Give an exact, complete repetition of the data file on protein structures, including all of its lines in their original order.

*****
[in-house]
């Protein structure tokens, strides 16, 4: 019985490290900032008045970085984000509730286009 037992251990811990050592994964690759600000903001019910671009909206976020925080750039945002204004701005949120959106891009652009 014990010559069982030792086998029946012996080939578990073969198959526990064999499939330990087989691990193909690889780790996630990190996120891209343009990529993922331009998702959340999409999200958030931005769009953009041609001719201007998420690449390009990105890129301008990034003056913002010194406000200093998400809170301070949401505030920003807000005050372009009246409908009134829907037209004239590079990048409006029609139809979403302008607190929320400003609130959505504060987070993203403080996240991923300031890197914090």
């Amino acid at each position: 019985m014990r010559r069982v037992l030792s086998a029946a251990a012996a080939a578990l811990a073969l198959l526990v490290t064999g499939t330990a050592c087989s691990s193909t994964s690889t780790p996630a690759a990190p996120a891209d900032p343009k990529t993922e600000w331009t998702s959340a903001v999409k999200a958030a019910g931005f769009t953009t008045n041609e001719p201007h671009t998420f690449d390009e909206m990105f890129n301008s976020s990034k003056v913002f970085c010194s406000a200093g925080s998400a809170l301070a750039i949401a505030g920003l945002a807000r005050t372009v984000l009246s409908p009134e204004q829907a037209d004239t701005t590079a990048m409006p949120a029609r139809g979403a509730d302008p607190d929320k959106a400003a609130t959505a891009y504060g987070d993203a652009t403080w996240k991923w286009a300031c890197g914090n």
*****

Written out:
[in-house]
């Protein structure tokens, strides 16, 4: 019985490290900032008045970085984000509730286009 037992251990811990050592994964690759600000903001019910671009909206976020925080750039945002204004701005949120959106891009652009 014990010559069982030792086998029946012996080939578990073969198959526990064999499939330990087989691990193909690889780790996630990190996120891209343009990529993922331009998702959340999409999200958030931005769009953009041609001719201007998420690449390009990105890129301008990034003056913002010194406000200093998400809170301070949401505030920003807000005050372009009246409908009134829907037209004239590079990048409006029609139809979403302008607190929320400003609130959505504060987070993203403080996240991923300031890197914090």
């Amino acid at each position: 019985m014990r010559r069982v037992l030792s086998a029946a251990a012996a080939a578990l811990a073969l198959l526990v490290t064999g499939t330990a050592c087989s691990s193909t994964s690889t780790p996630a690759a990190p996120a891209d900032p343009k990529t993922e600000w331009t998702s959340a903001v999409k999200a958030a019910g931005f769009t953009t008045n041609e001719p201007h671009t998420f690449d390009e909206m990105f890129n301008s976020s990034k003056v913002f970085c010194s406000a200093g925080s998400a809170l301070a750039i949401a505030g920003l945002a807000r005050t372009v984000l009246s409908p009134e204004q829907a037209d004239t701005t590079a990048m409006p949120a029609r139809g979403a509730d302008p607190d929320k959106a400003a609130t959505a891009y504060g987070d993203a652009t403080w996240k991923w286009a300031c890197g914090n």